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Tuesday, 16 August 2005

Humanity's Inhumanity To Others

Chief was in a car crash recently, a bad one. An imbecile truck driver decided to pull out of a side road at top speed, complete with gigantic trailer, so that he took up the entire highway. In the space of seconds Chief had nowhere to go but smack bang into the truck.

Chief is lucky lucky lucky to be alive. Streaming blood, he crawled out of the wreckage, to find a gaggle of people staring at him. He refused to go to hospital immediately, as he (probably rightly) believed that if he left the scene the truck driver would immediately move our vehicle, destroy any evidence, and buy off any witnesses. He wanted to make a statement to the police first.

In the space of an hour he made several anxious calls to a police station nearby. No police officers came. Finally one of the bystanders offered to go in a taxi and fetch the police. Chief gave the guy some money for the return taxi journey. The man ran off with the money and was never seen again. Luckily a passing man stopped – this now almost two hours after the accident – and tried to take Chief to the hospital, but again Chief asked for the police. The man managed to get the police to come. Having filed their report the police then wandered off, leaving the bleeding man to his own devices.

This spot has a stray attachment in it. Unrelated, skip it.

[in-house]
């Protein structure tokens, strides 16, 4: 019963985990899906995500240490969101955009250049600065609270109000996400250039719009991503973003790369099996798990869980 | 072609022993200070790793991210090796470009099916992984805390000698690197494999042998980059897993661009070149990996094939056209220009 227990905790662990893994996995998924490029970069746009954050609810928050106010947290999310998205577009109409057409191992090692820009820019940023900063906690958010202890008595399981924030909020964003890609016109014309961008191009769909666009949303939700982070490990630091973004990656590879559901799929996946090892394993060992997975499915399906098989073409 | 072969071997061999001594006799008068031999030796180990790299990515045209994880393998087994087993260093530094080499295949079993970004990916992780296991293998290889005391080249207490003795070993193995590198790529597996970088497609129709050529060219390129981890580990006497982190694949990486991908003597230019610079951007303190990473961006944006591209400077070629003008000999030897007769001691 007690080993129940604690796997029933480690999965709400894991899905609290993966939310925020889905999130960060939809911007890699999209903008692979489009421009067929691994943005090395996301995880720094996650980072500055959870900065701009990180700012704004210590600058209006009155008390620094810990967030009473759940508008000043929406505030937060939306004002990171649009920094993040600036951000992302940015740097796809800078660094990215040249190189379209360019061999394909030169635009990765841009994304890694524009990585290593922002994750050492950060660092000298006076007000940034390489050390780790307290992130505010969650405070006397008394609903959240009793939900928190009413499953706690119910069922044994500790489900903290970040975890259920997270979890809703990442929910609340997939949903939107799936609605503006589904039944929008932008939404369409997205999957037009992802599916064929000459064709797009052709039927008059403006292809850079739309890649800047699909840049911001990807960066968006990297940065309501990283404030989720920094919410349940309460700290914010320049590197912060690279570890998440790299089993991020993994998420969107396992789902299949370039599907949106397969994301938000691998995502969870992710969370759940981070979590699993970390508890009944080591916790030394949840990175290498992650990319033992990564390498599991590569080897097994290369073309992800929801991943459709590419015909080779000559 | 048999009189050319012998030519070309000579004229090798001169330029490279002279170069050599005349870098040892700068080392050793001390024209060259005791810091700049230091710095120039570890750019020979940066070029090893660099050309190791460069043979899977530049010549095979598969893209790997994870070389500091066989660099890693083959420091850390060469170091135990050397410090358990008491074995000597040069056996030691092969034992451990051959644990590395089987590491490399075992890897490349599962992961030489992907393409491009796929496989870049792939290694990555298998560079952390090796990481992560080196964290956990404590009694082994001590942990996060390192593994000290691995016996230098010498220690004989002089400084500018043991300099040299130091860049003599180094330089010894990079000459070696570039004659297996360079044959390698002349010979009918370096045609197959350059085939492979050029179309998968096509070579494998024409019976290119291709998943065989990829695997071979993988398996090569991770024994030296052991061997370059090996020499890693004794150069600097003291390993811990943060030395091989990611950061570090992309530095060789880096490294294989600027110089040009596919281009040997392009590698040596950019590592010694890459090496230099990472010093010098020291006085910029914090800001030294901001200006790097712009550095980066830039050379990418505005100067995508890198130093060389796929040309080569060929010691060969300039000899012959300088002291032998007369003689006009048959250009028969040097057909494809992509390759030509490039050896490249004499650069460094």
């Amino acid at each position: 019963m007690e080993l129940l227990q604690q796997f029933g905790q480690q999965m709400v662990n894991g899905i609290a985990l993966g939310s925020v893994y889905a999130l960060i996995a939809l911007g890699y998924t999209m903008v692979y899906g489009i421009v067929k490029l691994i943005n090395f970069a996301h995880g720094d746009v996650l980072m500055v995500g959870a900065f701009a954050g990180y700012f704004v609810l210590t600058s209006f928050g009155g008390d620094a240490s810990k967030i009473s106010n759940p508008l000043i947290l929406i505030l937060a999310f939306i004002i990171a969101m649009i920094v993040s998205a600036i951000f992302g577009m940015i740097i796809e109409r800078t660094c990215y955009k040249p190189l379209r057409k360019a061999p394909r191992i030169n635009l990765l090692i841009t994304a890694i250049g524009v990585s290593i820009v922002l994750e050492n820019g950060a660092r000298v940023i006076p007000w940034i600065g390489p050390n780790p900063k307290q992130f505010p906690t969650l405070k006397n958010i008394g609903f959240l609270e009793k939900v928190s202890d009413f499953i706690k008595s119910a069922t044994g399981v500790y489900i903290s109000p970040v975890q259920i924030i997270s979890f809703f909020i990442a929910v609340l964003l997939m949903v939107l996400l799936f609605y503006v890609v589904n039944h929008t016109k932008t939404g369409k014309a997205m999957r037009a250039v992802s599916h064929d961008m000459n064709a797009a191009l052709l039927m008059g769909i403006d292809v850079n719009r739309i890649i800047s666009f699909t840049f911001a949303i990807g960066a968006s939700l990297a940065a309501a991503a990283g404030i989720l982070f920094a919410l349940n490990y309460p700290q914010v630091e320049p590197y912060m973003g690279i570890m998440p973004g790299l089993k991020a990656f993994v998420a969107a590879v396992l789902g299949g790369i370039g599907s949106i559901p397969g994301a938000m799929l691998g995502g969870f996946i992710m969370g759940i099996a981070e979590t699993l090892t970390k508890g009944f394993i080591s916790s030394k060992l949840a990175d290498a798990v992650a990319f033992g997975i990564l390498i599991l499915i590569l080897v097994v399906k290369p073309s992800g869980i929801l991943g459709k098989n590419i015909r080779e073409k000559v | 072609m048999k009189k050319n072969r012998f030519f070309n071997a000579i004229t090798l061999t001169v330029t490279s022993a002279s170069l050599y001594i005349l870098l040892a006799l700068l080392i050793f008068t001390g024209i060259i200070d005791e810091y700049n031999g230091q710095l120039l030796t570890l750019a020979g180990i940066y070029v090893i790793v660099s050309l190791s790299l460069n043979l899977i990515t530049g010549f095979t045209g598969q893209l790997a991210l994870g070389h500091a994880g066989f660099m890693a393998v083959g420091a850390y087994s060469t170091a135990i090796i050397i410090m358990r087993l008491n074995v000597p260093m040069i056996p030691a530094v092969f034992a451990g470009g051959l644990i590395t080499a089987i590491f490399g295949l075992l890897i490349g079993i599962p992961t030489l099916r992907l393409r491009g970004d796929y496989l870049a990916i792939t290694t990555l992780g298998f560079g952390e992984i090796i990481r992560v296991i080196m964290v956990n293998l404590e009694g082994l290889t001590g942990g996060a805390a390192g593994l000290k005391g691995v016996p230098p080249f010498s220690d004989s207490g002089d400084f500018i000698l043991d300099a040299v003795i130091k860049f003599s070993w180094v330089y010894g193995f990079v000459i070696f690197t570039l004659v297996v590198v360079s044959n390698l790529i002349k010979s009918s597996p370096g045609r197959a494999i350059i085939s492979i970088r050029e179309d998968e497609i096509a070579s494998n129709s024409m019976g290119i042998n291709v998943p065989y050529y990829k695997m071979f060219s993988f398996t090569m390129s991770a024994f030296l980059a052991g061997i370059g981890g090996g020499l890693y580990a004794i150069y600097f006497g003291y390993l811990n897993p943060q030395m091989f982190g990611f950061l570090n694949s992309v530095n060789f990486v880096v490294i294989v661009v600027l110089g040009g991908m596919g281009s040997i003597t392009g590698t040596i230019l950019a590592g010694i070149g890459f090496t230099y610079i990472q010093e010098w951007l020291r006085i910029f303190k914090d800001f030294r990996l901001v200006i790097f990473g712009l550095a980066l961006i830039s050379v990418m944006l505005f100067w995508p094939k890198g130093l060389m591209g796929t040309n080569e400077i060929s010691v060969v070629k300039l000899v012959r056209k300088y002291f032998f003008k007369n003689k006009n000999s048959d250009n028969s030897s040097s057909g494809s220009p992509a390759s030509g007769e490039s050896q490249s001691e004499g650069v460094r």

Chief began to try and hitch-hike into town. Despite the evidence of the crash and the obviously distressed state of Chief, nobody stopped. The passing traffic carried on, ignoring the problem. Another hour later, one more kind person finally pulled over. They took Chief to the hospital. At this point Chief could not walk, from blood loss and shock. When they carried him into the hospital they refused to treat him until he had paid some money upfront. When they were finished examining him they sent him to the government pharmacy within the hospital. The shelves were bare. He had to pay for his medicine in a private pharmacy.

The truck driver never even bothered to report to the owner of the haulage company that he had almost killed someone. Our project vehicle is a write-off. The lack of a project vehicle means we are seriously limited on what outreach work we can do at the moment. I hope nothing bad ever happens to me in Zambia, because I sure as hell wouldn't want to be depending on the majority of its citizens to help me.